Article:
In a Nov. 24 robbery of the Nordstrom Inc. store at Westfield Topanga mall, thousands of dollars of purses were stolen and a security employee was attacked with chemical spray while confronting the suspects. Similar incidents have inspired a defensive response from retailers.The Nordstrom robbery was one of several incidents in the region widely reported in November and December. Rodeo Drive storefronts for Louis Vuitton and Saks Fifth Avenue were smashed Nov. 21, though no merchandise was taken, while the Nordstrom at the Grove shopping center lost thousands of dollars of product on Nov. 22 in a robbery and several Valley T-Mobile stores were robbed on Dec. 13, spurring concerns about organized crime in the retail sector.“Stores should be trained to know what to look for. An example of that is, basically, if you see that there are a lot of people coming in at one shot, and they’re passing by your store, you walk in your store and automatically call security. That communication has to be better. That’s the first thing,” Louis Perry, president of Encino-based Kadima Security Services said, stressing that crime prevention is more effective than crime response. “The second thing is, there are stores that have these electronic devices that are put on top of merchandise. And that allows that product to be alarmed.”In high-end boutique stores, shoppers may be required to book an appointment to browse with a sales associate one-on-one. In some cases, stores may limit hours of operation or the number of customers allowed inside at once. What’s more likely, experts said, in department stores and other locations where more customers cannot be accommodated in such a way, are anti-theft devices and surveillance cameras.“There are all kinds of new devices being developed,” Perry said, adding that surveillance and tracking technology keep store employees out of harm’s way when dealing with theft. “Technology has to be created to offset this new wave of crime that we’re dealing with in society.”Retailers themselves are also coming up with solutions and learning to use what manufacturers and security firms offer.“Some tracking devices exist that if you go and steal a product, they’re able to track where that product goes. … We’re seeing technology coming out, more so on that home improvement side, where you go in and steal an electric drill or something like that, and maybe that product doesn’t work unless it goes through a certain technology from the store to kind of turn it on so that you can use it. So that way, if you just steal it, it can’t be used,” Rachel Michelin, chief executive of the California Retailers Association in Sacramento, said. “We’re seeing smart carts in the grocery store, where if you fill up your cart and you try to walk out without going through the checkout and paying for it, then it sets off alarms and keeps people from leaving.”For customers, Michelin and Perry indicated, the increased security measures are becoming more commonplace. Meanwhile, Michelin is working on a public policy or economic measures to curb the rise in property crimes, especially with organized groups of thieves.“We’re working with the governor’s office on some ideas on how we can put some guardrails around this,” Michelin said. “We’re going back to really looking at the populations that need support and utilizing this as an opportunity to reach them and get them in connection with services and programs that can help them on a different life path, while at the same time letting these really bad actors who have these organized crime rings know that this type of behavior won’t be tolerated in California.”Representatives from the Nordstrom at Westfield Topanga did not respond to requests for comment.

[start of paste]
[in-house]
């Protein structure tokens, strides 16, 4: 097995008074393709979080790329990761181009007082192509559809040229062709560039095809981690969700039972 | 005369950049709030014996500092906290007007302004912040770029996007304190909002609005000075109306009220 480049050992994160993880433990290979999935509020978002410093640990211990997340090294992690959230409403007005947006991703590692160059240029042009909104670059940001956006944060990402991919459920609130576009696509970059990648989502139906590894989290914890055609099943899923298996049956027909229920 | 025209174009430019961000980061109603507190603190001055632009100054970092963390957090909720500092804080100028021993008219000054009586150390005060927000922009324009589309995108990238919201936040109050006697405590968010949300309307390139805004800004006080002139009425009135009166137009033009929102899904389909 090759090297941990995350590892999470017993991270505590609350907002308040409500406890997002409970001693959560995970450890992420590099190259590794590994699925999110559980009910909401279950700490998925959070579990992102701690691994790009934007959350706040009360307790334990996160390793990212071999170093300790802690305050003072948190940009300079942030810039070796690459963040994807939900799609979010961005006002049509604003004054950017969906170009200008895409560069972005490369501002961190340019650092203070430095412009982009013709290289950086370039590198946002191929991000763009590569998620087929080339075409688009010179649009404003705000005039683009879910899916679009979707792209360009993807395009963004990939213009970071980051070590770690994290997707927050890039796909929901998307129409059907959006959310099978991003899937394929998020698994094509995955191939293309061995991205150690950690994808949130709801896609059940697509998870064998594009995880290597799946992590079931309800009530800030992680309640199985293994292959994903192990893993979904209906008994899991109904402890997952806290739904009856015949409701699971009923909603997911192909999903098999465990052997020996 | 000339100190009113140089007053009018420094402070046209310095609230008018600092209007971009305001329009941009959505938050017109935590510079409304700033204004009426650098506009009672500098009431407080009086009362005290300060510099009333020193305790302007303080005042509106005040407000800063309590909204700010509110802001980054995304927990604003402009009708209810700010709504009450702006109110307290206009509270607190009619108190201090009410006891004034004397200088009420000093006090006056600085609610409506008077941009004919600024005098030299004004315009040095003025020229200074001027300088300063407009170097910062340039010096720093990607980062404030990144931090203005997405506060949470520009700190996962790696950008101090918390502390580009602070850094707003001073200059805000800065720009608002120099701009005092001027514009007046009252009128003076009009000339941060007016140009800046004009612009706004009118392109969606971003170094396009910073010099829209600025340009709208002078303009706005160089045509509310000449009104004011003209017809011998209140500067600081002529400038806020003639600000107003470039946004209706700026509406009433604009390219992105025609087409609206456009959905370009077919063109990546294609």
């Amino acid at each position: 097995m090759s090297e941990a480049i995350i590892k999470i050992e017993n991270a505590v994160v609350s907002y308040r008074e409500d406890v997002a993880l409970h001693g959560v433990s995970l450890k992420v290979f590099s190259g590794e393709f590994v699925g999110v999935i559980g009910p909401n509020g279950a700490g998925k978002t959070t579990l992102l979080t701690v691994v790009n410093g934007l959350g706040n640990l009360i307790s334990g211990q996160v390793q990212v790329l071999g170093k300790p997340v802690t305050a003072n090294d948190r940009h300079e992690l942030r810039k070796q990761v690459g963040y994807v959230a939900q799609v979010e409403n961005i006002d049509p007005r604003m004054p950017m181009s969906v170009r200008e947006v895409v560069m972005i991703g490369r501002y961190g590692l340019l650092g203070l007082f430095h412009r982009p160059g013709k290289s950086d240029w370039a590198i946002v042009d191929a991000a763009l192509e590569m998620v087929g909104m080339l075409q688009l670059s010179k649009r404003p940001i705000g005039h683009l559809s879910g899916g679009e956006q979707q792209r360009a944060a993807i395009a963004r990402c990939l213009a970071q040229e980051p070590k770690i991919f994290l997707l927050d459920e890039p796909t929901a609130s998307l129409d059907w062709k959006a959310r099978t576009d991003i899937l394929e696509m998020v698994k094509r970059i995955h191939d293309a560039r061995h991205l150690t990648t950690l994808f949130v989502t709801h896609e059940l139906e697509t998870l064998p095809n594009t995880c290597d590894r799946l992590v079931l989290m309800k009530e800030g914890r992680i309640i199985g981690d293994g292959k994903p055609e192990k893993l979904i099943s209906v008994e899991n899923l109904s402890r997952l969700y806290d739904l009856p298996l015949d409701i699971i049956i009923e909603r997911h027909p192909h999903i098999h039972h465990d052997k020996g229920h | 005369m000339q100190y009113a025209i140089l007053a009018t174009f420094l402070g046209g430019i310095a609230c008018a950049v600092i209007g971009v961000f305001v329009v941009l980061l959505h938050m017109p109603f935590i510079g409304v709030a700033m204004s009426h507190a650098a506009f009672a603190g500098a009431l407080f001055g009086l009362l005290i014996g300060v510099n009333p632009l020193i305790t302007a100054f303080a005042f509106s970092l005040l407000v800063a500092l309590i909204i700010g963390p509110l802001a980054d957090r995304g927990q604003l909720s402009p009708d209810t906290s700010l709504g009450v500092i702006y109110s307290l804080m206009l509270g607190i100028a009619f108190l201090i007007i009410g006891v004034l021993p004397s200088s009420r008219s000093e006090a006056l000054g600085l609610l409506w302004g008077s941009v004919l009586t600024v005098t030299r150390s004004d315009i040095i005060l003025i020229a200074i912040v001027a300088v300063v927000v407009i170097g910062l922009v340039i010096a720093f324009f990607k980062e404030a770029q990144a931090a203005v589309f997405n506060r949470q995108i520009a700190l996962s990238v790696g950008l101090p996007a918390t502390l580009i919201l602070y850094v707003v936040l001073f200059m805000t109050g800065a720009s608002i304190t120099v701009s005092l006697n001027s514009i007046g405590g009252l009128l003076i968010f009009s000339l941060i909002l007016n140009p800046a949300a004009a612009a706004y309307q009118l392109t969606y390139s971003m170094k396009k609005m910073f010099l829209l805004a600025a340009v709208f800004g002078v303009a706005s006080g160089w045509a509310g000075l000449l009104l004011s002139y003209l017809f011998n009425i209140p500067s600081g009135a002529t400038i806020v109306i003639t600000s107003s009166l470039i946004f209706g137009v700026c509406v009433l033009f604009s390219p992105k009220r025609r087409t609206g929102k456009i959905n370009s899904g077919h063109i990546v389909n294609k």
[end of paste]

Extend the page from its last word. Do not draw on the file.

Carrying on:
Police responseThe Los Angeles Police Department announced the arrest of 14 people involved with smash-and-grab robberies on Dec. 2 and have increased patrols around shopping centers in the region in an effort to curb organized theft incidents.Retail crime, Michelin said, largely divides into two types of incidents: those committed by people living in poverty or with substance abuse issues and more targeted, orchestrated robberies that are arranged by what she called “masterminds” of criminal activity. For most incidents in the first category, she said, diversion programs and job training are a better alternative to jail time. Still, she said, the California Retailers Association is working with the governor’s office to address legal solutions for repeat offenders.“In general, the issue of organized retail crime, that isn’t a new issue. This has been something that we’ve been dealing with for years,” Michelin said. “I would say, though, that what we saw with those days around Thanksgiving with a lot of these smash-and-grab robberies, took it to a whole new level. Typically, we hadn’t seen that level of violence that we’re seeing in some of these organized retail crime incidents.”The most common items targeted by organized retail crime incidents include designer clothing, laundry detergent, designer handbags, allergy medicine, razors, high-end liquor and pain relievers, according to the National Retail Federation.“Things that can be easily sold, like beauty products and razors, are still a big area (for organized theft),” Michelin said. “Things that they can sell on a street corner at a swap meet. But then, more and more, we’re seeing things that are stolen that can be sold on the online marketplace. So now it has kind of ballooned, where there aren’t as many specific items because now people are able to sell it online.”Downward trendDespite recent high-profile incidents, property crime reported by the LAPD, according to the FBI Uniform Crime Reporting Program, has been consistently trending downward over the last five years, with record-low rates of most crimes reported in 2020 — the latest comprehensive data available.The lower-than-average property crime rate in 2020 has been largely attributed to coronavirus-related lockdowns, according to experts. As a result, comparing 2021 data to 2020’s record lows, total property crime increased 3.4 percent this year, according to LAPD numbers released Dec. 11.However, compared to 2019, the same LAPD data indicates total property crime remains down 5.8 percent. Notably, “personal/other theft,” the category that includes shoplifting, is down 31.3 percent compared to 2019. Burglary, defined as breaking in with intent to commit a theft or felony and has the potential for violence, is down 6.9 percent. Robbery, the crime of taking something through force or fear, is down 12.9 percent.